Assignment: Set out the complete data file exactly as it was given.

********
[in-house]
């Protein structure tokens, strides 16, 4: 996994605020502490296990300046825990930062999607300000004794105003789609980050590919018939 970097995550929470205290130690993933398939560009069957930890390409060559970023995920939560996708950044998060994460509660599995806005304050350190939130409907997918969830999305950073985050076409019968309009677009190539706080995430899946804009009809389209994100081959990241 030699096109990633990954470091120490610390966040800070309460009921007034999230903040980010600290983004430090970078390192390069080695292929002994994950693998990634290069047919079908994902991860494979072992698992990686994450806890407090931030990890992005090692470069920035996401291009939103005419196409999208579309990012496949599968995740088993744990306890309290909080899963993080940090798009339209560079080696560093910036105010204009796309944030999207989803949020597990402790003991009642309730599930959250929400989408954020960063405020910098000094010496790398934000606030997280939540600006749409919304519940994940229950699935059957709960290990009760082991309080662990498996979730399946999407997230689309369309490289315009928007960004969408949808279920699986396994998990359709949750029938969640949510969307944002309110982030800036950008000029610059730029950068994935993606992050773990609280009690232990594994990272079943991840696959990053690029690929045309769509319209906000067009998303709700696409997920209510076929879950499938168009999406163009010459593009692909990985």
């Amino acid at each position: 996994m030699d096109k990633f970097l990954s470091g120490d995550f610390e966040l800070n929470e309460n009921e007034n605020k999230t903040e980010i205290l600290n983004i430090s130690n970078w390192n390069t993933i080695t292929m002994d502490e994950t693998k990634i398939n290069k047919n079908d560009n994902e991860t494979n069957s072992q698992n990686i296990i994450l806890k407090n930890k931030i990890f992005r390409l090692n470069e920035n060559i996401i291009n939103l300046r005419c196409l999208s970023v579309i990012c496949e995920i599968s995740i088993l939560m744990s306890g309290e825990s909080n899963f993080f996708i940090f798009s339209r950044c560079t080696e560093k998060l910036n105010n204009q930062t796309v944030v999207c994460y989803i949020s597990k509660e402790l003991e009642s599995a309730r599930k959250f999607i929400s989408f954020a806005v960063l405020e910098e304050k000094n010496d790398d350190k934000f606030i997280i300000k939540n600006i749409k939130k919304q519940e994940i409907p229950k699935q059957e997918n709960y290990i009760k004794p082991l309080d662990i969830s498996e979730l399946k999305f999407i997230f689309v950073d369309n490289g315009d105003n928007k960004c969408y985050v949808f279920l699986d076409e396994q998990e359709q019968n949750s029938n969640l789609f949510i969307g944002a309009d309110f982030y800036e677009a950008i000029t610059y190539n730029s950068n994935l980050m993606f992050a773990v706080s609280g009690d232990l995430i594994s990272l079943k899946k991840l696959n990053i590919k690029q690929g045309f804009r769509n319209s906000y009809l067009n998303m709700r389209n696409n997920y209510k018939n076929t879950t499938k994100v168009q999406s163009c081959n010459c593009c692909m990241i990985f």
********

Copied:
[in-house]
């Protein structure tokens, strides 16, 4: 996994605020502490296990300046825990930062999607300000004794105003789609980050590919018939 970097995550929470205290130690993933398939560009069957930890390409060559970023995920939560996708950044998060994460509660599995806005304050350190939130409907997918969830999305950073985050076409019968309009677009190539706080995430899946804009009809389209994100081959990241 030699096109990633990954470091120490610390966040800070309460009921007034999230903040980010600290983004430090970078390192390069080695292929002994994950693998990634290069047919079908994902991860494979072992698992990686994450806890407090931030990890992005090692470069920035996401291009939103005419196409999208579309990012496949599968995740088993744990306890309290909080899963993080940090798009339209560079080696560093910036105010204009796309944030999207989803949020597990402790003991009642309730599930959250929400989408954020960063405020910098000094010496790398934000606030997280939540600006749409919304519940994940229950699935059957709960290990009760082991309080662990498996979730399946999407997230689309369309490289315009928007960004969408949808279920699986396994998990359709949750029938969640949510969307944002309110982030800036950008000029610059730029950068994935993606992050773990609280009690232990594994990272079943991840696959990053690029690929045309769509319209906000067009998303709700696409997920209510076929879950499938168009999406163009010459593009692909990985």
């Amino acid at each position: 996994m030699d096109k990633f970097l990954s470091g120490d995550f610390e966040l800070n929470e309460n009921e007034n605020k999230t903040e980010i205290l600290n983004i430090s130690n970078w390192n390069t993933i080695t292929m002994d502490e994950t693998k990634i398939n290069k047919n079908d560009n994902e991860t494979n069957s072992q698992n990686i296990i994450l806890k407090n930890k931030i990890f992005r390409l090692n470069e920035n060559i996401i291009n939103l300046r005419c196409l999208s970023v579309i990012c496949e995920i599968s995740i088993l939560m744990s306890g309290e825990s909080n899963f993080f996708i940090f798009s339209r950044c560079t080696e560093k998060l910036n105010n204009q930062t796309v944030v999207c994460y989803i949020s597990k509660e402790l003991e009642s599995a309730r599930k959250f999607i929400s989408f954020a806005v960063l405020e910098e304050k000094n010496d790398d350190k934000f606030i997280i300000k939540n600006i749409k939130k919304q519940e994940i409907p229950k699935q059957e997918n709960y290990i009760k004794p082991l309080d662990i969830s498996e979730l399946k999305f999407i997230f689309v950073d369309n490289g315009d105003n928007k960004c969408y985050v949808f279920l699986d076409e396994q998990e359709q019968n949750s029938n969640l789609f949510i969307g944002a309009d309110f982030y800036e677009a950008i000029t610059y190539n730029s950068n994935l980050m993606f992050a773990v706080s609280g009690d232990l995430i594994s990272l079943k899946k991840l696959n990053i590919k690029q690929g045309f804009r769509n319209s906000y009809l067009n998303m709700r389209n696409n997920y209510k018939n076929t879950t499938k994100v168009q999406s163009c081959n010459c593009c692909m990241i990985f």